When planning out my Chaos Helm campaign, i wanted to make Dwarves seem extremely different than humans. To hammer (get it) down this point, i decided to give there weapons different properties. Below are some examples, as well as a download link to a PDF to what i’ve put together.

For my players, i know i’m a bit behind at getting you guys this, but I’ll have all this compiled together in a nice PDF.

Dwarves Known Combat.
Being set upon by the legends of the fey for centuries before the coming of man to the Chaos Helm, the dwarves had become a war hardened race with the knack for making weapons that strike as hard as any magical blade, and armor so resilient it can stand up against the deadliest of blows. After the coming of Man, and the taming of the Chaos Helm, the dwarven people of Gelgrohm went about adopting and utilizing Runes in the make of their weapon and armor. Since their craftmanship knows no equal, and because they have capitalized in the practice in making weapons and armor utilizing runes, their prices are a bit excessive – but worth every gold piece Read More

This year at Cleveland ConCoction I’ll be play-testing The Delves of Andophine, a “funhouse” dungeon crawl made to fit with the 5th Edition Dungeons and Dragons rules. It was credit by my friend Antonino Nigro and myself and is part one of the “Dice Grinder Series” (which will be available to download as a PDF by the end of March). If you’re in the area and interested in the event, please visit Cleveland ConCoction’s website and sign up!


Magic Runes and Rune Creation (Rough Draft)

Inside my homebrewed campaign setting, the Chaos Helm, magic items are rare. Usage of magic items are also heavily restricted, normally only granted to prominent figures, such as wizards sworn to various baronies (known as Travelers), nobles, or those chosen few who have been granted, or paid for, the right to use them. The reason for this restriction of magic is baked into the setting of the Chaos Helm and the humancentric baronies that control it. To the baronies who favor order and law, magic is a necessary evil in combating the elven folk, which they been at ends with only up until recent history. Using magical abilities and wielding magical items without going through the proper channel is highly illegal, in some baronies weighed against the penalty of death; and magic items are to be turned into local garrisons or handed over to any practicing wizard licensed by the barony. There is still a way for a wandering adventurer or tomb plundering rat-catcher to still use magic, and this has been exploited to no ends in the Chaos Helm through Runes.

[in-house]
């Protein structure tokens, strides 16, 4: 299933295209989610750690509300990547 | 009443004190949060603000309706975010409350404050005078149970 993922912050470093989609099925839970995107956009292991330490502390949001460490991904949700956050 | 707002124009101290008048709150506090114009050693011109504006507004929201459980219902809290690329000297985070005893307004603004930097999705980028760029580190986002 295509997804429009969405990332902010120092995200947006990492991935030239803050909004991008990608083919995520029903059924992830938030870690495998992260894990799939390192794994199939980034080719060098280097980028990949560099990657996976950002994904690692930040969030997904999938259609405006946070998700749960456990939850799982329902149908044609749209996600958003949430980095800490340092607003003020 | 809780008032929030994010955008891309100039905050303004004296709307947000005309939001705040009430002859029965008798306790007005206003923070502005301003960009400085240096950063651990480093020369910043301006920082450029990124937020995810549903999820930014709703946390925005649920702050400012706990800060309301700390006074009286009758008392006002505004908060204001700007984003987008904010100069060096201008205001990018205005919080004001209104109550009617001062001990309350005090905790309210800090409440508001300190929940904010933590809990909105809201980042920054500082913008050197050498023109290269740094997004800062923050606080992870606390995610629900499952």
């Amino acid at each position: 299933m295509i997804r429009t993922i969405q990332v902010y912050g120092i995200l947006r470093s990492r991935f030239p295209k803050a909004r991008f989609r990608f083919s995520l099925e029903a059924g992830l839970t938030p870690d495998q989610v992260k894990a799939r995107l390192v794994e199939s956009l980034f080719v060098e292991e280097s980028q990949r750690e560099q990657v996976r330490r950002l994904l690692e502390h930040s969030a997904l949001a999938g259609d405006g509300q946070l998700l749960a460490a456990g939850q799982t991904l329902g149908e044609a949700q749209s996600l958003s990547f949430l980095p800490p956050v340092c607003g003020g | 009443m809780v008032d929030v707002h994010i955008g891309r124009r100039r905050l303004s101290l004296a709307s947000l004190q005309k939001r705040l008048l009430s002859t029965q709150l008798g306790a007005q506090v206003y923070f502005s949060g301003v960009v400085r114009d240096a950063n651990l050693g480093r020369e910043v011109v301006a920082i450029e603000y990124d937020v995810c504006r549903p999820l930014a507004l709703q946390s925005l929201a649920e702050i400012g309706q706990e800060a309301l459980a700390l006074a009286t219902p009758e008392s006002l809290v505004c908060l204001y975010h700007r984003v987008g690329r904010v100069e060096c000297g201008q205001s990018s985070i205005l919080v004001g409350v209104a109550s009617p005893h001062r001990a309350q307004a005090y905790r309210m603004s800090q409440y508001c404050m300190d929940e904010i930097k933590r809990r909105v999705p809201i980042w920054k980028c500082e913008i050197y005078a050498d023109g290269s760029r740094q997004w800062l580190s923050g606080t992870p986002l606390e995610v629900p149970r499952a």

Runes are magical devices created from the essence of magical items. Powerful wizards render a magical item inert, draining its powerful essence, and then convert it into small stone tabs carved with arcane runes that can then be applied to necklaces, weapons, rings, and armor built with the ability to hold runes. The process is complicated and hard for any up-and-coming wizard to get a handle of unless they are being trained by a Traveler, which even then could take decades to master. But, when the process is finished, one magic item can that can be wielded by one person can then become a multitude of magical implements that can be used by many. They are short lived creations though, having only half a dozen charges or so, but they can help satiate the appetite of any magic starved adventure out there in the Chaos Helm. Spells can also be turned into runes, which is a less complicated approach, no more tricky than creating a magical scroll, but it can be wielded by anyone. It is especially resourceful in the field battle, and collecting such runes is widely viewed as a common, if not expensive, hobby by nobles or anyone with more than enough coin to burn.

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It’s just after eight in the evening and my dog is staring at me from the hallway. The cheap, red wine is coursing through my veins, warming my body like a well earned hug, but its warm happiness is only a precursor to the bubbling joy I feel from finally achieving a well set goal. This month was NaNoWriMo, and for the first time since 2014, that’s four whacks at this pig mind you, I have finally reached the disgustingly high word count goal of 50,000. To put that into a bit of perspective, that’s about 1667 words a day, rounded up. To put that into an even better perspective, Stephen King claimed that while working on a novel, he writes 2000 words a day. Stephen King doesn’t have a 9-5 sucking the life out of him (he did, at one time, gods bless him), his kids are all grown up, and he isn’t going to college or trying to snag that hot little piece from work with a heart as sick and swelled as his ambitious of placing word on paper for a living – he’s gotten all those ducks tightly in a row. Whereas, in contrast, I’m some clock punching, knuckle dragging, drunkard whose only surface passions seem to be reading, Dungeons and Dragons, and pissing my time away as the whole world carries on and on and on without me. Fifty-thousands words, just saying it sounds like a mouthful of shit. One thousand is on the above average side of a college term paper, 1984 by George Orwell was eighty-eight thousand nine-hundred and forty-two, and in between that, somewhere under the spilled wine, crushed out cigarettes, and countless baleful glances from an unwalked doggie is fifty-thousand words. Hard to believe, but believe it. If I could do it again (and I can) I would (and I will). This novel is far from over (a little on the far, but close to an end). I have bitten nails to nubs, doubted myself into insomnia, talked to my handgun like an old friend over far too many drinks Read More